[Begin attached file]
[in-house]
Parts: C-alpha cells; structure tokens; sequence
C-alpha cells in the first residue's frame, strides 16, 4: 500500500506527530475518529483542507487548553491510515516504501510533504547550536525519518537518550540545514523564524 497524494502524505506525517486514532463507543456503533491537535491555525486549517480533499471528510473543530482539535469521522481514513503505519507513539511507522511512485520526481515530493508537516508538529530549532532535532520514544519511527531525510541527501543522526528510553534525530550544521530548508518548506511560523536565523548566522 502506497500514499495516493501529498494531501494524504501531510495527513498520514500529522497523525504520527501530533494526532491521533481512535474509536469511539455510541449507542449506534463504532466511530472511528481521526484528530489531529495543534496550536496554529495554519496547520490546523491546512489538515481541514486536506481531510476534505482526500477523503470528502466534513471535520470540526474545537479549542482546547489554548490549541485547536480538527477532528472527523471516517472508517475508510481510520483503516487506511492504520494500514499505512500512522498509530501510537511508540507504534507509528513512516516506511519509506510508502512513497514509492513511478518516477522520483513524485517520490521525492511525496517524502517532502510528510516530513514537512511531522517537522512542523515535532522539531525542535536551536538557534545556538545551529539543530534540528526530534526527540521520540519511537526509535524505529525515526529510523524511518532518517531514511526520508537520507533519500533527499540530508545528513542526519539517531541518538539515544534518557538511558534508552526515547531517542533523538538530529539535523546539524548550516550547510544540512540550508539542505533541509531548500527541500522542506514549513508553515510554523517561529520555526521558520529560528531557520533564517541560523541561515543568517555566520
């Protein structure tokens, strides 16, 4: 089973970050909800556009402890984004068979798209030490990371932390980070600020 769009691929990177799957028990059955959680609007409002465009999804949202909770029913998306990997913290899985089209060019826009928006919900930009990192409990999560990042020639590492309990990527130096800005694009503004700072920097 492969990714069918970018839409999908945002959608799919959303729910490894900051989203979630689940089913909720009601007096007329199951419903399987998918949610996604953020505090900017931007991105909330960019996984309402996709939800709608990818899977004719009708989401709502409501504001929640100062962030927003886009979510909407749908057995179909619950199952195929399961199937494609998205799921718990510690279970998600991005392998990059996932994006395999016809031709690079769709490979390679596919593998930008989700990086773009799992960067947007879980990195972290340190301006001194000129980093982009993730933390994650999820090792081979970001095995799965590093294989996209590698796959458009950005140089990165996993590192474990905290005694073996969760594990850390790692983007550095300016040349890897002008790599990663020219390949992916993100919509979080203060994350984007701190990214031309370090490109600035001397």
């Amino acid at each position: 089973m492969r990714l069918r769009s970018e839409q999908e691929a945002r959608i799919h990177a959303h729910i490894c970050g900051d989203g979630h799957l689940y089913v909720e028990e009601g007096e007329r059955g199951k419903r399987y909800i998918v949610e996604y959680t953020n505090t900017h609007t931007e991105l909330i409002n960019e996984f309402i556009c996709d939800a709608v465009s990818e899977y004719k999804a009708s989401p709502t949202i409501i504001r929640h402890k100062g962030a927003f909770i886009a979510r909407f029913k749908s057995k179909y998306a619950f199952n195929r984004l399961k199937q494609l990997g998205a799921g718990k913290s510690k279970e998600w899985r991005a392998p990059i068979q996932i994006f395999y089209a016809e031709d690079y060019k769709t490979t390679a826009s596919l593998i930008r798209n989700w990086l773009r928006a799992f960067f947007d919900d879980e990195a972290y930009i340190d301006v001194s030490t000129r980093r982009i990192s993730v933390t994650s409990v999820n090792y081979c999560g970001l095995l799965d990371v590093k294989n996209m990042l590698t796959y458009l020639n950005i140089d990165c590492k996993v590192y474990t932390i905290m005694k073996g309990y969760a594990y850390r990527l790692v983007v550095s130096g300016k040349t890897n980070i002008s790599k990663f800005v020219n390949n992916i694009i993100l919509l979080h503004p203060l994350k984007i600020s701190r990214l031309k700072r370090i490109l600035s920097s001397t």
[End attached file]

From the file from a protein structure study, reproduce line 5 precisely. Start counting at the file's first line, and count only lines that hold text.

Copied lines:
């Amino acid at each position: 089973m492969r990714l069918r769009s970018e839409q999908e691929a945002r959608i799919h990177a959303h729910i490894c970050g900051d989203g979630h799957l689940y089913v909720e028990e009601g007096e007329r059955g199951k419903r399987y909800i998918v949610e996604y959680t953020n505090t900017h609007t931007e991105l909330i409002n960019e996984f309402i556009c996709d939800a709608v465009s990818e899977y004719k999804a009708s989401p709502t949202i409501i504001r929640h402890k100062g962030a927003f909770i886009a979510r909407f029913k749908s057995k179909y998306a619950f199952n195929r984004l399961k199937q494609l990997g998205a799921g718990k913290s510690k279970e998600w899985r991005a392998p990059i068979q996932i994006f395999y089209a016809e031709d690079y060019k769709t490979t390679a826009s596919l593998i930008r798209n989700w990086l773009r928006a799992f960067f947007d919900d879980e990195a972290y930009i340190d301006v001194s030490t000129r980093r982009i990192s993730v933390t994650s409990v999820n090792y081979c999560g970001l095995l799965d990371v590093k294989n996209m990042l590698t796959y458009l020639n950005i140089d990165c590492k996993v590192y474990t932390i905290m005694k073996g309990y969760a594990y850390r990527l790692v983007v550095s130096g300016k040349t890897n980070i002008s790599k990663f800005v020219n390949n992916i694009i993100l919509l979080h503004p203060l994350k984007i600020s701190r990214l031309k700072r370090i490109l600035s920097s001397t």